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February 15, 2017

What’s in a name?


February 15, 2017

Names are important where drugs or medicines are concerned. It was reported not too long ago that two entirely different medicines – one used to treat seizures and the other to control high blood pressure – were being marketed under an identical brand name in Pakistan. It is a chilling thought that many unfortunate patients may have suffered serious consequences, possibly even death, because of this.

Each drug or medicine has a distinct single non-proprietary name, which is popularly referred to as the ‘generic name’. These International Non-proprietary Names (INN) are recognised across the world and used in medical literature and textbooks. A trade or brand name is conceived by and allotted to a medicine by the patent-holding manufacturer when it is first marketed. As a result, the cholesterol-lowering medicine which has the generic name of Simvastatin also has a single brand name, Zocor – as marketed by its original manufacturer, Merck & Co Inc.

In developing countries such as Pakistan, patent rights to most drugs either do not apply or are not strictly enforced. Many companies therefore start manufacturing and marketing drugs much before the patent rights to them expire in the Western world.

The problem with drug marketing in Pakistan is that different manufacturers market the same drug using their own brand names instead of their generic names. These names are assigned arbitrarily without a defined system. The generic names are used very infrequently, if at all, in prescriptions written in a majority of office or hospital settings. This opens up Pandora’s box.

According to, Omeprazole, a medicine used to treat stomach ulcers and inflammation, is marketed in Pakistan under 68 different brand names. Similarly Amoxicillin, a commonly prescribed antibiotic, is available under as many as 63 different brand names. Simvastatin, available in the US under a single brand and generic name, is registered in Pakistan by no less than 70 arbitrary brand names. The retail prices for these different brands of the same medicines vary significantly.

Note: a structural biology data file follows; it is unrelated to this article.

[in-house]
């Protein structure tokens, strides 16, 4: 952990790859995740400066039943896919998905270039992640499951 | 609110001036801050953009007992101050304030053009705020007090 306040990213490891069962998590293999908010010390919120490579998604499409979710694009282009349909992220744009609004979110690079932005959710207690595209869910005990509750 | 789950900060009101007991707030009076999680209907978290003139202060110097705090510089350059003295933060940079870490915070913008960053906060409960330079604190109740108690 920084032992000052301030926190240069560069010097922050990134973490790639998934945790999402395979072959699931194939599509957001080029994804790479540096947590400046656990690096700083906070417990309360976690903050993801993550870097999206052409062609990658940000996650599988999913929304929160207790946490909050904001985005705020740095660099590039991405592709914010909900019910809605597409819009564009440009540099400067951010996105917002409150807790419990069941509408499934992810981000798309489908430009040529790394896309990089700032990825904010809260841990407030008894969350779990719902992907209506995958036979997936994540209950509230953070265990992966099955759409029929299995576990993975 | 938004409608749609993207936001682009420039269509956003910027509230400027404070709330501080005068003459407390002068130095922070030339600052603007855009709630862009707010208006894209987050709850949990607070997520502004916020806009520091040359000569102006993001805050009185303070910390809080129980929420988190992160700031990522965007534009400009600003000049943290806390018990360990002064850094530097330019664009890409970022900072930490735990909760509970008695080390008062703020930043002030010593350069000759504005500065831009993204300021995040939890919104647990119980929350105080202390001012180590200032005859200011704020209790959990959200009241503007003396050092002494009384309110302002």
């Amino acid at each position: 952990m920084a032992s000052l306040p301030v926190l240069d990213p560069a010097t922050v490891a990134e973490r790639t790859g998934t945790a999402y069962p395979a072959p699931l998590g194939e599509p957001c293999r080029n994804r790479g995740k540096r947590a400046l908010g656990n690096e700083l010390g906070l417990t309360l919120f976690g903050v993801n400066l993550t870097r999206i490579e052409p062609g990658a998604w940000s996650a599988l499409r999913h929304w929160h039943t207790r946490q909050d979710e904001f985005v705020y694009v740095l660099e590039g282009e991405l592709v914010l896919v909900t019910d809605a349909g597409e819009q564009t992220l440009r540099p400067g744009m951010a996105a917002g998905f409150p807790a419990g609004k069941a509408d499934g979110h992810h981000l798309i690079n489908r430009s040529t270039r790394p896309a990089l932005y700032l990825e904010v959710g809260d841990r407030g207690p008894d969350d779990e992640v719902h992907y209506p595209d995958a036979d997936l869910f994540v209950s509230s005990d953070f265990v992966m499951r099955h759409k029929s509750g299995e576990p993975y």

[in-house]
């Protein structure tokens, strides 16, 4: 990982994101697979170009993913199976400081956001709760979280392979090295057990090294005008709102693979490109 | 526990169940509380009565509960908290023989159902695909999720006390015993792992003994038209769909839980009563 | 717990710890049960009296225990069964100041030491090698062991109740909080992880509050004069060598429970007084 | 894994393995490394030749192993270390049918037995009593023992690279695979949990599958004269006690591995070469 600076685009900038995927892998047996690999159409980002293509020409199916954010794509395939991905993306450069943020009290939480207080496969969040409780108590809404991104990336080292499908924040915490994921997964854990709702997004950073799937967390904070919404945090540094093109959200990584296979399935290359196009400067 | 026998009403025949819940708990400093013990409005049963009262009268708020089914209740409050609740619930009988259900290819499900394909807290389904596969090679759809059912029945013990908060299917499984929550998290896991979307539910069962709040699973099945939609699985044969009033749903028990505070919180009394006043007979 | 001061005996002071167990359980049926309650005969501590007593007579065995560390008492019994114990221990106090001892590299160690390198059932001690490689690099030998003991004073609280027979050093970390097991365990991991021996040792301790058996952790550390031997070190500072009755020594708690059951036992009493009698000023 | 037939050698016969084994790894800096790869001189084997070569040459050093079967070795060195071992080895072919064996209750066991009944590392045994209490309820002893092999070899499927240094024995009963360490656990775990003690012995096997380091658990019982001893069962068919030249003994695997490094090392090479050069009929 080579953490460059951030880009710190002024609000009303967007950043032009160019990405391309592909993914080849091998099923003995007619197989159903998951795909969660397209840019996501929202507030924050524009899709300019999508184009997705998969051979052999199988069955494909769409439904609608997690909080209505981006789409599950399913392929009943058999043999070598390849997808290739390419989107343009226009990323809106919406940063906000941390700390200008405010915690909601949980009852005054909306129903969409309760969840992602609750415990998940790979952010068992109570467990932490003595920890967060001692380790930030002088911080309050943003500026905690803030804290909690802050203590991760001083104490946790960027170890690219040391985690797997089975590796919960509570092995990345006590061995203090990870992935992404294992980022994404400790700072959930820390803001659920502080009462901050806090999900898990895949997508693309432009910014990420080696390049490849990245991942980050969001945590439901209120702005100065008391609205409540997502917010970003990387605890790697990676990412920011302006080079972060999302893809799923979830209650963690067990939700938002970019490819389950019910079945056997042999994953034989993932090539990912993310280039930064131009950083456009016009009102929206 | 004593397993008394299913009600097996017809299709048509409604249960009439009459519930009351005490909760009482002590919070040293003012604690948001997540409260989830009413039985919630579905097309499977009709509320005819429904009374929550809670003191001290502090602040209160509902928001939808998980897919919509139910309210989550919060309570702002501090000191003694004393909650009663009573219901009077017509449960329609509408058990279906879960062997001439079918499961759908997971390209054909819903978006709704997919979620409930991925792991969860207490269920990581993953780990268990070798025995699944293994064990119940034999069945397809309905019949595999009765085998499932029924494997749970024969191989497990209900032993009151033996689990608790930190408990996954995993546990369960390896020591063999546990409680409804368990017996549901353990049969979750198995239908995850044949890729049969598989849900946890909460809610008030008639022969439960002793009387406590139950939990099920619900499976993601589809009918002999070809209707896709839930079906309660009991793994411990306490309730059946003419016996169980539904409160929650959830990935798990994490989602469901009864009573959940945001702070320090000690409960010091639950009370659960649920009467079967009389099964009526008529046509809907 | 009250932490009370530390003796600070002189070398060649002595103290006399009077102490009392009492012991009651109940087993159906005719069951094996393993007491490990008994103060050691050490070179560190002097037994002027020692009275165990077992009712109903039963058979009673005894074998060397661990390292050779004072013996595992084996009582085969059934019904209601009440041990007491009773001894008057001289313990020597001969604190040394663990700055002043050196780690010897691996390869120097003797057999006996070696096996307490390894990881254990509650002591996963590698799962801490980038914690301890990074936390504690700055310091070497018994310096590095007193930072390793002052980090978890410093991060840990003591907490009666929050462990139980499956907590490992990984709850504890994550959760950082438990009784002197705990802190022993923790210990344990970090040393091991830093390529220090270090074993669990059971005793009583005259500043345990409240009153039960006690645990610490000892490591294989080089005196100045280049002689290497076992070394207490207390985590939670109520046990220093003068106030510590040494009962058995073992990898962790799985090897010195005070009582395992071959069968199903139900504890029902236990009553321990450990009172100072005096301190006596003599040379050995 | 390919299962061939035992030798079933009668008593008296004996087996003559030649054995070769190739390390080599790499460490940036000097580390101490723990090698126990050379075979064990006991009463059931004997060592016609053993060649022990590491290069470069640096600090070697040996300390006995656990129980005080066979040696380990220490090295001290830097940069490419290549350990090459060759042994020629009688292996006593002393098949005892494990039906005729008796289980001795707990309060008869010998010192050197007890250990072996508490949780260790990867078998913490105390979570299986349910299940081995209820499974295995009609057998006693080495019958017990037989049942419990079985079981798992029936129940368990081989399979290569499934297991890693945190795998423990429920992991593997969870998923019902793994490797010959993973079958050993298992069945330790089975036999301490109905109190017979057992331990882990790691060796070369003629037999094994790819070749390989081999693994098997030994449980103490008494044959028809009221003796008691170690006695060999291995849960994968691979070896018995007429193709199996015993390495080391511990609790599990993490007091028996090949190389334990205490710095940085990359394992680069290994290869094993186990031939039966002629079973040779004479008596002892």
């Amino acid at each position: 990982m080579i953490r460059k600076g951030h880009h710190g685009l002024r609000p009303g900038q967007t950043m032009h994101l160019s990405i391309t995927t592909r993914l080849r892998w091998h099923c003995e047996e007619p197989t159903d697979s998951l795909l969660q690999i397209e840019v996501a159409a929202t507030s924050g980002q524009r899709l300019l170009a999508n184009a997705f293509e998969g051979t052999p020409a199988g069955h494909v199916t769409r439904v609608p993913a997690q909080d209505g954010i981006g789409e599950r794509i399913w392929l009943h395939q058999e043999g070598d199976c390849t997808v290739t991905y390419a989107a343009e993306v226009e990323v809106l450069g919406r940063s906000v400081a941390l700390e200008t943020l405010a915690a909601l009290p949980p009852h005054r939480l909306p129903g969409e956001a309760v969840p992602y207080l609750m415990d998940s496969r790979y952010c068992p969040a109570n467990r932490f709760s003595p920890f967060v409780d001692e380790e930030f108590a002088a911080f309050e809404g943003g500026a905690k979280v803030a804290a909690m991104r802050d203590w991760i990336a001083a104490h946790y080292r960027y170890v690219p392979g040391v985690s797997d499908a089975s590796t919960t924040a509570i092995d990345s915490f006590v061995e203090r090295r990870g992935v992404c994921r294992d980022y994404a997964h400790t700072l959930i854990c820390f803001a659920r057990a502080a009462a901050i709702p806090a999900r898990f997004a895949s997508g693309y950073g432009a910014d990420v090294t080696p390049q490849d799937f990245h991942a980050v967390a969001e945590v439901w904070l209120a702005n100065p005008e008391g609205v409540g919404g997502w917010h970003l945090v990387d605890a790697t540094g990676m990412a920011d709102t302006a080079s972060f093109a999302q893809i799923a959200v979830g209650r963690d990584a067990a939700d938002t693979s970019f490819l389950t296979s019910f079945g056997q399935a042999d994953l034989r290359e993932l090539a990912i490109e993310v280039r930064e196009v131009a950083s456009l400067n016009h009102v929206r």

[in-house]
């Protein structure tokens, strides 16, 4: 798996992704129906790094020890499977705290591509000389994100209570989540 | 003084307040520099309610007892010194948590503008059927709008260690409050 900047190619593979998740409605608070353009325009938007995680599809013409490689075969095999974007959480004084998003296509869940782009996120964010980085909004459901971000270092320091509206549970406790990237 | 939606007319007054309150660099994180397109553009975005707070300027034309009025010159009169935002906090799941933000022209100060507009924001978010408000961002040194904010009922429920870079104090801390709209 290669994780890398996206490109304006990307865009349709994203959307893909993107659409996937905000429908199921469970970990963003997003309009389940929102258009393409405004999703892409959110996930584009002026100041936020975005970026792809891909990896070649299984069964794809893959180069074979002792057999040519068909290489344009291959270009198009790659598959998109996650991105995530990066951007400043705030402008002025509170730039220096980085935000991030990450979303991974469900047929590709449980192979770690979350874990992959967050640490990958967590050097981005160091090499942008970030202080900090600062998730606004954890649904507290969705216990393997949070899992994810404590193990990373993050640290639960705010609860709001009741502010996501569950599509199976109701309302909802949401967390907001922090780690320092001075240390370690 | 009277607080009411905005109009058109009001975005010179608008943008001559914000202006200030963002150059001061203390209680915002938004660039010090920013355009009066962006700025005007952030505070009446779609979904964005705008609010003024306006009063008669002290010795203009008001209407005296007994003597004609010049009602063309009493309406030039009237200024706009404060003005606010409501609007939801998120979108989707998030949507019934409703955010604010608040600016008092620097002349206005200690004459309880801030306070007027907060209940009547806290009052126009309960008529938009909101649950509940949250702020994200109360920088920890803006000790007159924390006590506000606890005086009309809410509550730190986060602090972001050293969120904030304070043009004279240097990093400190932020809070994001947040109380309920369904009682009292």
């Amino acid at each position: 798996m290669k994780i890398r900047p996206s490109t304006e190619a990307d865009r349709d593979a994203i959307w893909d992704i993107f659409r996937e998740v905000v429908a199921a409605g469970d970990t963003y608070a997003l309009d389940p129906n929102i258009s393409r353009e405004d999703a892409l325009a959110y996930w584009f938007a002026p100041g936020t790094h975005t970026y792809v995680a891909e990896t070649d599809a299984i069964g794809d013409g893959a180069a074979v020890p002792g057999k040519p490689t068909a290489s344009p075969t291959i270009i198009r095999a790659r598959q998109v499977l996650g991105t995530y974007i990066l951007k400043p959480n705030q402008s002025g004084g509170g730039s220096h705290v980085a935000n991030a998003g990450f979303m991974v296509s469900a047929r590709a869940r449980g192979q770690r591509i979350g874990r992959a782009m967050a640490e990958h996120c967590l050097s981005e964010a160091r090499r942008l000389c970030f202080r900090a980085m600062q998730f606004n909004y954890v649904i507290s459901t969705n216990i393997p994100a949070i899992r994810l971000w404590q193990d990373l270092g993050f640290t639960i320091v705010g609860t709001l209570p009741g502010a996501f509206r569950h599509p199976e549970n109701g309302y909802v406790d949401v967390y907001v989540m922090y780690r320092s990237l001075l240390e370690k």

Drug-dispensing errors are a huge concern when medicines are marketed under different brand names. It is virtually impossible to remember every single brand name of a particular medicine. How is one expected to remember more than 60 brand names for Amoxicillin? It would make more sense if the medicine was marketed and prescribed solely by its generic name. Medical workers in any corner of the world would readily recognise Amoxicillin rather than scratching their heads trying to find the medicine sold under fancy brand names, such as ‘Lomoxy’, ‘Zekatac’ or ‘Abac’.

There are frequent instances when doctors make inadvertent errors because the brand names of medicines have been confused. These may have dire consequences.

A friend’s wife recently had serious side-effects from the use of a certain cholesterol-lowering medicine. She consulted a professor of medicine, who discontinued the medicine and prescribed an alternative drug. Interestingly, the medicine was discontinued and the alternative which was prescribed was only a different brand name for the same drug. With a not-so-informed patient population and virtually no system of secondary checks from pharmacies, errors like these are recipes for disasters.